September 26, 2022

This makes me ashamed to live in LA. A gallery owner here has been going to Kenya and stealing statues that are the equal to our tombstones from people’s land and selling them to museums, art dealers, art conneiseurs, and galleries across the nation. We’re thinking of picketing the bastard.
The Case of the Stolen Statues: Solving a Kenyan Mystery
By MARC LACEY – New York Times
Published: April 16, 2006
KAKWAKWANI, Kenya — Out behind Kache Kalume Mwakiru’s homestead, not far from a mango tree, is a patch of dirt that figures into an international struggle over pilfered cultural artifacts.
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Ill fortune has befallen the family ever since, Ms. Mwakiru said. She cites her husband’s death two years after the theft, the failure of the family’s crops and assorted illnesses she and others have suffered. Such are the powers associated with vigango, which are put up to appease the spirits but have also become popular among Western collectors of African art.
The theft of vigango is not uncommon. Four vigango were snatched in February from a homestead not far from this coastal village, about an hour’s drive from Mombasa. But what is so unusual about the theft at the Mwakiru place more than 20 years ago is that the vigango have been traced to the United States, and at least one will be returning home soon from an Illinois museum. An American anthropologist, Monica L. Udvardy, of the University of Kentucky, played a major role in unfolding the mystery. Ms. Udvardy interviewed Kalume Mwakiru, Ms. Mwakiru’s husband, in 1985 as part of her field research on the Mijikenda people.
She also took a photo of Mr. Mwakiru standing proudly in front of his two vigango, sculptured from hard wood into a rough human form and adorned with strips of cloth. When Ms. Udvardy went back to Mr. Mwakiru’s home several months later to give him a copy of the photograph, he told her of the theft and asked for help in getting the statues back.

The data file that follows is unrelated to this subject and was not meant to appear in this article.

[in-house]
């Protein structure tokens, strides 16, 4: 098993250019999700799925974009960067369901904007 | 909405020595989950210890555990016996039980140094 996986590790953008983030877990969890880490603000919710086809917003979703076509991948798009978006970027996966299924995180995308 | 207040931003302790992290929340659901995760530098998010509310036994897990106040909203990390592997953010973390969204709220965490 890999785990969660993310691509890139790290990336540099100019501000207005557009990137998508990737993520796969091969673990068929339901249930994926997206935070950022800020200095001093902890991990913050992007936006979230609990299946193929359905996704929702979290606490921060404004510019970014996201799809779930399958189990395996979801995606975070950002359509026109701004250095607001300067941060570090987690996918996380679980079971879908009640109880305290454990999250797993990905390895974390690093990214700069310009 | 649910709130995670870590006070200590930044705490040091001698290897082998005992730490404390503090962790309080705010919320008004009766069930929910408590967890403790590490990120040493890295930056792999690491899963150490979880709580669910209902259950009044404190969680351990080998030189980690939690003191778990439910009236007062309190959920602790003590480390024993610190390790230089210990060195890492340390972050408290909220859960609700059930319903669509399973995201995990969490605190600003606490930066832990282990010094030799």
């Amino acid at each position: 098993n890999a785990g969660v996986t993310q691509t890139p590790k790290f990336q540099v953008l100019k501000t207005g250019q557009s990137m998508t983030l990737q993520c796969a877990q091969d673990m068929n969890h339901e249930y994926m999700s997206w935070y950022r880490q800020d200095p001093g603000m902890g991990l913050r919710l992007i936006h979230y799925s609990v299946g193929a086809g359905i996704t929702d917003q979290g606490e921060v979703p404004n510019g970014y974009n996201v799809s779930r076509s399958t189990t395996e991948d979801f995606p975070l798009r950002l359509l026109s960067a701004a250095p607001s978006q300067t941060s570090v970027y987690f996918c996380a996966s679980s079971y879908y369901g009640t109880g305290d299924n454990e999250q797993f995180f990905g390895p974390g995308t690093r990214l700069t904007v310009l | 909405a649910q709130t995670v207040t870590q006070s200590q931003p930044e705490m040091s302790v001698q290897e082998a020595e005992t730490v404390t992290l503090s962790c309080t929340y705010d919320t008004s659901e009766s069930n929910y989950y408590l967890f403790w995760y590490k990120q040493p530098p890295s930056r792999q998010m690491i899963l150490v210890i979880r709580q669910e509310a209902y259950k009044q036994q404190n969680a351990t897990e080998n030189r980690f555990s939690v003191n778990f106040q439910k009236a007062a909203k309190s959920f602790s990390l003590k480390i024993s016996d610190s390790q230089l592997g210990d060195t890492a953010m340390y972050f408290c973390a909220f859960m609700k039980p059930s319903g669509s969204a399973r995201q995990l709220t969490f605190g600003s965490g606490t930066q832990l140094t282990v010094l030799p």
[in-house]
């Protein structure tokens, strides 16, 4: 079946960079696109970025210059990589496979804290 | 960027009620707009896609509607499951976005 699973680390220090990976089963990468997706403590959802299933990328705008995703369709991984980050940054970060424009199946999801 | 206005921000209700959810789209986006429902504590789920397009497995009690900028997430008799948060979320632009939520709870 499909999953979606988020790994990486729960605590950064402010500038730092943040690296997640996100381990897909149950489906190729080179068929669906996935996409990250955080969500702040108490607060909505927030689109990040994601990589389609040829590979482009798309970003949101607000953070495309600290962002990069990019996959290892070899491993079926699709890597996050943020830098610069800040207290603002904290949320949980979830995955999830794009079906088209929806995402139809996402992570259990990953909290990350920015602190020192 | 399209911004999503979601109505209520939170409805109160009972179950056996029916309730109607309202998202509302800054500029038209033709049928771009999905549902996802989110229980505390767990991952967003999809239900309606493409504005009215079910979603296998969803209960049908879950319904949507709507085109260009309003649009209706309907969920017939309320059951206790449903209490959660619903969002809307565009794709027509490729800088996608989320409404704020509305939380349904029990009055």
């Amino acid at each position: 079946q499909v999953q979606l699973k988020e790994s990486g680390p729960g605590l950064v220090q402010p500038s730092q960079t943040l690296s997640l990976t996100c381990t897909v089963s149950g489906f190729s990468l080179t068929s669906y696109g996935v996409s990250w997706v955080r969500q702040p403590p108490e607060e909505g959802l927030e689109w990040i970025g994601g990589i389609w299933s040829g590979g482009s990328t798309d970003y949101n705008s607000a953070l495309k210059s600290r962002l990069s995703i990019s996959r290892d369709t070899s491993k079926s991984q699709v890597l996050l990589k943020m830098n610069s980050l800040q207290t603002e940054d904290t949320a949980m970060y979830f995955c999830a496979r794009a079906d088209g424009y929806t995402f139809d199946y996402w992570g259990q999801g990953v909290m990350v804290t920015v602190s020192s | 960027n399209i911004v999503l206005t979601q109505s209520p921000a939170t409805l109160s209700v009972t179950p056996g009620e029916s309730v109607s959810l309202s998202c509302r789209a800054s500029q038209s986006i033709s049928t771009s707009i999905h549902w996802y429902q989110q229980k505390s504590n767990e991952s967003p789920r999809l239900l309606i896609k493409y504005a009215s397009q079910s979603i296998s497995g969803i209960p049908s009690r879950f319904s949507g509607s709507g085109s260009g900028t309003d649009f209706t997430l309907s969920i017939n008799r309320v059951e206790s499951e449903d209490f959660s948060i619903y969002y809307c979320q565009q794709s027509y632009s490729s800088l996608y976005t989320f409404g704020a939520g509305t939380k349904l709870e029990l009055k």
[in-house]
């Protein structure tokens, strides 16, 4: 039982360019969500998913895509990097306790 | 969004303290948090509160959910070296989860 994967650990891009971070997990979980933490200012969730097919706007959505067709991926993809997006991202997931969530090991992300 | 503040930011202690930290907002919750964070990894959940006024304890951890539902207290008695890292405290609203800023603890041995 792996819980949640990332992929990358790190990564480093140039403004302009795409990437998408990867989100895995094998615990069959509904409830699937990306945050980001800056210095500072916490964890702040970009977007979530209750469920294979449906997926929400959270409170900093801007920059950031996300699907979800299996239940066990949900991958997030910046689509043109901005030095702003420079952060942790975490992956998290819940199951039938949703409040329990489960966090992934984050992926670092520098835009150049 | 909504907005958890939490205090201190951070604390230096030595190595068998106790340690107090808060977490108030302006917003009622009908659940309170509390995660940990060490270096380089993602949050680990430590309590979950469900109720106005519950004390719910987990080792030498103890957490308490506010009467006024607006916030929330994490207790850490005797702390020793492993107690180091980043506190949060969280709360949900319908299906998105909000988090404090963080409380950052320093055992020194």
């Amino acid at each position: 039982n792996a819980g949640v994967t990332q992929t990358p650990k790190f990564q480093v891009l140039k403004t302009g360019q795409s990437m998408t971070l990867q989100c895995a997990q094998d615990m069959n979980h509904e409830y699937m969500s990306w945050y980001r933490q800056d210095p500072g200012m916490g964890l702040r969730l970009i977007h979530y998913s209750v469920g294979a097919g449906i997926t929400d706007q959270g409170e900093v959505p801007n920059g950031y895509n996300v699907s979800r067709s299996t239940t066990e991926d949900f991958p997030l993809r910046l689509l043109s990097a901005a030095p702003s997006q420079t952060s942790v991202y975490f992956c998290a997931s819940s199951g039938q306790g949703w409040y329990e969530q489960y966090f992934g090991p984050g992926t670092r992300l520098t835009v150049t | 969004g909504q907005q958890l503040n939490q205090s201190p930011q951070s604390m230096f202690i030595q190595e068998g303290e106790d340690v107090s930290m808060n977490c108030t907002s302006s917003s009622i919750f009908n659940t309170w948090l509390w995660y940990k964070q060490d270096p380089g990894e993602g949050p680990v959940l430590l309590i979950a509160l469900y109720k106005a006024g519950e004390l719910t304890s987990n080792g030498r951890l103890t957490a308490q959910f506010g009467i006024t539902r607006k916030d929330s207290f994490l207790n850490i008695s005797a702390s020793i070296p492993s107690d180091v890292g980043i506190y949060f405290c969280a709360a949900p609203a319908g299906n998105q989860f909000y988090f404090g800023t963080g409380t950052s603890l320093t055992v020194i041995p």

Ms. Udvardy searched tourist shops and hotels where vigango were on sale at the time for several hundred dollars apiece, but she came up empty. It was not until 1999 that she came across one — at a conference.
She was at the annual meeting of the African Studies Association, in Philadelphia, when a participant, Linda L. Giles, showed slides of some of the African artifacts at the museum at Illinois State University.
“I stopped her presentation and said, ‘Wait, wait, go back to that slide,’ ” Ms. Udvardy recalled. There was a match.
Ms. Udvardy and Ms. Giles then began studying how such statues find their way to the United States, where they sell for up to $5,000. The researchers tracked down 294 vigango at 19 American museums, including Mr. Mwakiru’s other statue. That one was at Hampton University Museum in Virginia, which had the largest collection of vigango, 99 in all.
They traced most to a single art dealer, Ernie Wolfe III, a prominent collector of African artifacts and the owner of the Ernie Wolfe Gallery in Los Angeles.
Mr. Wolfe said in an e-mail message that he was “horrified and deeply saddened” to learn that two vigango he had purchased from a souvenir shop along the Kenyan coast were now said to be stolen.
In February, the National Museums of Kenya sent letters to the two American museums seeking the statues’ return to the Mwakiru homestead. Officials at the Illinois State Museum, in Springfield, to which a collection of 38 vigango was transferred from Illinois State University in 2001, have agreed to do so.
“We realized it was removed illegally,” said Michael Wiant, an anthropologist at the Illinois State Museum. “The answer was an easy one.”
Hampton University Museum is still studying the matter. “We’re looking into it,” said Mary Lou Hultgren, the curator.
What is at stake is not just the fate of the two statues from Kakwakwani but also what should be done with other vigango that might have been stolen.
“This is a very complicated affair,” Mr. Wiant said. “The question is, ‘What do you do when you have 37 items that were perhaps obtained inappropriately?’ We should have a dialogue. We should address this vigorously.”
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